9. The details of the online final exam will be announced later. We will take into account time-zone differences and potential problems with network connectivity while designing the exam format.

    10. There are concerns about collaborations to complete the group projects in the survey. The good thing is that, as you already have finished HW4 as a team, you should have a basic implementation of a webpage already. We will consider this disruption in collaboration and lost time while grading the projects. We suggest each team to find common times to meet weekly using when2meet and work on the project together using ZOOM at least for some time each week.

    11. We plan to use when2meet for homework collaboration where students can post their weekly availability to discuss homework problems. Links will be posted on sakai. Then you should form small groups and discuss homeworks on ZOOM. Note that the same collaboration policy as before still applies, i.e., you can only discuss with course staff and students in the class, you must acknowledge all help in your submission, you need to write your solution and should be able to explain your solution, you cannot search online, from previous semesters' solutions, orf discuss with anyone outside the class. Any violation of course policy will be aggressively pursued and actions will be taken.

    12. Hope you all stay safe and healthy wherever you are!

    Grading is done on an absolute, but adjustable scale. In other words, there is no curve. Anyone earning
    • 90% or more of the total number of points available will receive a grade in the A range (A+, A, A-);
    • 80% or more guarantees a grade in the B range (B+, B, B-);
    • 70% or more guarantees a grade in the C range (C+, C, C-);
    • 60% or more guarantees a grade in the D range (D+, D, D-).
    At the discretion of the instructor, the grading scale may slide down (i.e., grades go higher), but it will not slide up (e.g., based on the class performance of the midterm or the final exams these thresholds can get lower). The topper of the class and only the exceptional performances will receive the A+ grade.
    • Homeworks (30%): There will be short weekly homeworks (due in 7 days), with a mix of written, programming, and gradiance problems. They will be based on the last 1-2 lectures. All homeworks will have the same weight.

      Late policy: There are no late days for gradiance assignments (it will automatically close after the deadline).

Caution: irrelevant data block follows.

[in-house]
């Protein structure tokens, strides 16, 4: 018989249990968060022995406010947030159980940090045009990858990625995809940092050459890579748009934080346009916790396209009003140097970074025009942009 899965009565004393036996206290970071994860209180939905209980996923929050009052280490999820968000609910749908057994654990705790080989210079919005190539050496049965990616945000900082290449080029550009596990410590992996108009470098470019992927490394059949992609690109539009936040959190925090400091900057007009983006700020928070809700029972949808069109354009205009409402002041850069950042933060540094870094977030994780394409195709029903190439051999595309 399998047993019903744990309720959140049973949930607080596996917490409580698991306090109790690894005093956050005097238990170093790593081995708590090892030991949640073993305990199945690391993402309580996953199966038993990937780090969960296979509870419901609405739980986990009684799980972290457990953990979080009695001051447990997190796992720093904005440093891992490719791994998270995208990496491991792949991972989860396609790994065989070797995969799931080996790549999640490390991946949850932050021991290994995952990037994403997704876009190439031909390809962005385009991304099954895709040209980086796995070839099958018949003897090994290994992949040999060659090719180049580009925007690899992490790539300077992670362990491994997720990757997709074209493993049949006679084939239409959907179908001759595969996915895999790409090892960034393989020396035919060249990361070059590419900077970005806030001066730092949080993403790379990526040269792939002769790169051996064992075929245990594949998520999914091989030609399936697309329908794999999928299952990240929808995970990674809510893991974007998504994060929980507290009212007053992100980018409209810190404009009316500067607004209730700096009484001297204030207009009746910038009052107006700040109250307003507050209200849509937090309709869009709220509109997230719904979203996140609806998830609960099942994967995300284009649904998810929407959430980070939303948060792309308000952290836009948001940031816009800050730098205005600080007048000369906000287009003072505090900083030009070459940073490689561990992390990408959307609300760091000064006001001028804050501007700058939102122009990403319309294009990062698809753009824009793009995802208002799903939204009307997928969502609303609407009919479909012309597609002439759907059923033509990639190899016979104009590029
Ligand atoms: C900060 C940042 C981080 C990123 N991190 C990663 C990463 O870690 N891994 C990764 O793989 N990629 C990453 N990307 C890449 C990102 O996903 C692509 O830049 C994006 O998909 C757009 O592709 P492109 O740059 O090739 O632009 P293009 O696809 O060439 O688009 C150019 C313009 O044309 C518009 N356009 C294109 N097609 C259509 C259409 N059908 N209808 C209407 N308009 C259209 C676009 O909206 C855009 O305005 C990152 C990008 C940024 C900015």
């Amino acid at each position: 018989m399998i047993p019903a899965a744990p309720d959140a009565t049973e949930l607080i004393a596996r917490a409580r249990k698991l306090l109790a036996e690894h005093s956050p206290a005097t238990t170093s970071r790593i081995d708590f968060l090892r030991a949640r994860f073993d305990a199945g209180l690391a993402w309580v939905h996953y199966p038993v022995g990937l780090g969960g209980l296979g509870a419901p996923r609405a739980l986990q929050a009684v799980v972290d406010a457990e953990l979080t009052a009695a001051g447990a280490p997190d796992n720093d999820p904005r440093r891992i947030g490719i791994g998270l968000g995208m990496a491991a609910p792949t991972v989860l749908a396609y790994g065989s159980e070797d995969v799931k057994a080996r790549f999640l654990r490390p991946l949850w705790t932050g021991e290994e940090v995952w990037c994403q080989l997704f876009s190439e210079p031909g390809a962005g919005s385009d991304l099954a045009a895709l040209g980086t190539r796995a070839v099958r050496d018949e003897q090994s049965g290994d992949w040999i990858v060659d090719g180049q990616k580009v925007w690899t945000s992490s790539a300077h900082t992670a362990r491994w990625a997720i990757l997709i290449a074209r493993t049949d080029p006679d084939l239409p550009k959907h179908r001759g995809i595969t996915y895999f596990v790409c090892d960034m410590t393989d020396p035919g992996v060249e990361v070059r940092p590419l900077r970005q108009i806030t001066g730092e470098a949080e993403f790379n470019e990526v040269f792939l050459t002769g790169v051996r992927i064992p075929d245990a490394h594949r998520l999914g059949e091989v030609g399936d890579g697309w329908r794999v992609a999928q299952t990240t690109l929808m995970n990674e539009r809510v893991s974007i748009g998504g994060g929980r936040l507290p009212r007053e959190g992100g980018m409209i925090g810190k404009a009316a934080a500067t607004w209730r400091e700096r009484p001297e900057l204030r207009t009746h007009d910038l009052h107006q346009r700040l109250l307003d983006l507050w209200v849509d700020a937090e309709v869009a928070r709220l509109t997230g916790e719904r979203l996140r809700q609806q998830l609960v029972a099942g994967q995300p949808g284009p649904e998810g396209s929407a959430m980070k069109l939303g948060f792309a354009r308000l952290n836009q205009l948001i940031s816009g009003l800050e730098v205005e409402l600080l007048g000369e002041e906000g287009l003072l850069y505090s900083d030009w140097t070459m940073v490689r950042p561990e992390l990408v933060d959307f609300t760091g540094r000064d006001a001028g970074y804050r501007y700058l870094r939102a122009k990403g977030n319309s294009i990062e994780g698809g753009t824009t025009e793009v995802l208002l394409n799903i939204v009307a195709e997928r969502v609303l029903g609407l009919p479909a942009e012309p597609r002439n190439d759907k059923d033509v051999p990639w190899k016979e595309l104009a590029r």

Parts of the other homework problems that are submitted late will receive an automatic deduction of 5% per hour late, and will receive no credit after the sample solution becomes available.

      Exceptions will only be made in the case of documented excuses; follow the standard university procedure for filing them - in other words, you must submit an Incapacitation Form, Religious Observance Notification Form, or Notification of Varsity Athletic Participation Form (as well as send an email to the instructor copying your academic dean requesting the extension); or you must arrange for your academic dean to email the instructor regarding your circumstances. You must have an email from the instructor granting the extension - otherwise the standard late penalty would apply.

    • Project (20%): The course projects are to be done in groups of about five members. Details can be found later in the project description under Schedule.

    • Midterm (20%) and final (20%): Both midterm and final exams are open-book and open-notes. Final is comprehensive but will focus on materials not already covered by the midterm.

    • In-class labs (5%): To practice and learn the material covered in some of the lectures, there will be some in-class labs on SQL, other programming assignments, and sometimes conceptual questions too for 15-45 mins (depending on the task). They will be announced in advance (at least on the previous lecture). All the labs will have equal weight and we will drop the lowest lab grade while calculating your final score. You have to finish the problems in the labs within the next day after the class ends (i.e. by 11:59 pm of the next day). If you correctly finish and upload all the problems before the class ends (by 4:20 pm), you will get 10% bonus points (you can attempt multiple times until they are correct). There will be TAs present in class to help you in the labs. For the labs in class, you can work in groups of 2-3, but need to submit your own solution.